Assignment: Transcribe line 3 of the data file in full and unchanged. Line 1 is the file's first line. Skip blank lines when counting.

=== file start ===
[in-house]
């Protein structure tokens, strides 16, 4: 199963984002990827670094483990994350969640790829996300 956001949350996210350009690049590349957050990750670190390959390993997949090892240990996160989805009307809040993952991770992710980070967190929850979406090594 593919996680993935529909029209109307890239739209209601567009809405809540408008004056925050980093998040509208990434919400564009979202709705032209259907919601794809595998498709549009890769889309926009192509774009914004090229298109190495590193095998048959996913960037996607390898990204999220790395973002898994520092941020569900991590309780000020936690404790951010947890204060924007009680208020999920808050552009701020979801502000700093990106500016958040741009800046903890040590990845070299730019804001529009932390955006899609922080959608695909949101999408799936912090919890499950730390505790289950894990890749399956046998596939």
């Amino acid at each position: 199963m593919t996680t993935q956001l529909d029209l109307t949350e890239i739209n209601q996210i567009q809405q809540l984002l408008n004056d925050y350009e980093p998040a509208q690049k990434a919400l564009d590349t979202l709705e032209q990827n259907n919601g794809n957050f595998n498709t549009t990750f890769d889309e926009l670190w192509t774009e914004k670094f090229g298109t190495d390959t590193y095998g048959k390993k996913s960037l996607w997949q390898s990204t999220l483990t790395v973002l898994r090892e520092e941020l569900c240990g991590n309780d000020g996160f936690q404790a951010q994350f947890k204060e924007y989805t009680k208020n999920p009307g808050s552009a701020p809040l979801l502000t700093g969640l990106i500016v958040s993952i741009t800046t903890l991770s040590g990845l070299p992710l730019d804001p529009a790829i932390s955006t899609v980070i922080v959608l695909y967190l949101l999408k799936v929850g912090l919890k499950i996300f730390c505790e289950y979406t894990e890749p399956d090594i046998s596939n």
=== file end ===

């Amino acid at each position: 199963m593919t996680t993935q956001l529909d029209l109307t949350e890239i739209n209601q996210i567009q809405q809540l984002l408008n004056d925050y350009e980093p998040a509208q690049k990434a919400l564009d590349t979202l709705e032209q990827n259907n919601g794809n957050f595998n498709t549009t990750f890769d889309e926009l670190w192509t774009e914004k670094f090229g298109t190495d390959t590193y095998g048959k390993k996913s960037l996607w997949q390898s990204t999220l483990t790395v973002l898994r090892e520092e941020l569900c240990g991590n309780d000020g996160f936690q404790a951010q994350f947890k204060e924007y989805t009680k208020n999920p009307g808050s552009a701020p809040l979801l502000t700093g969640l990106i500016v958040s993952i741009t800046t903890l991770s040590g990845l070299p992710l730019d804001p529009a790829i932390s955006t899609v980070i922080v959608l695909y967190l949101l999408k799936v929850g912090l919890k499950i996300f730390c505790e289950y979406t894990e890749p399956d090594i046998s596939n």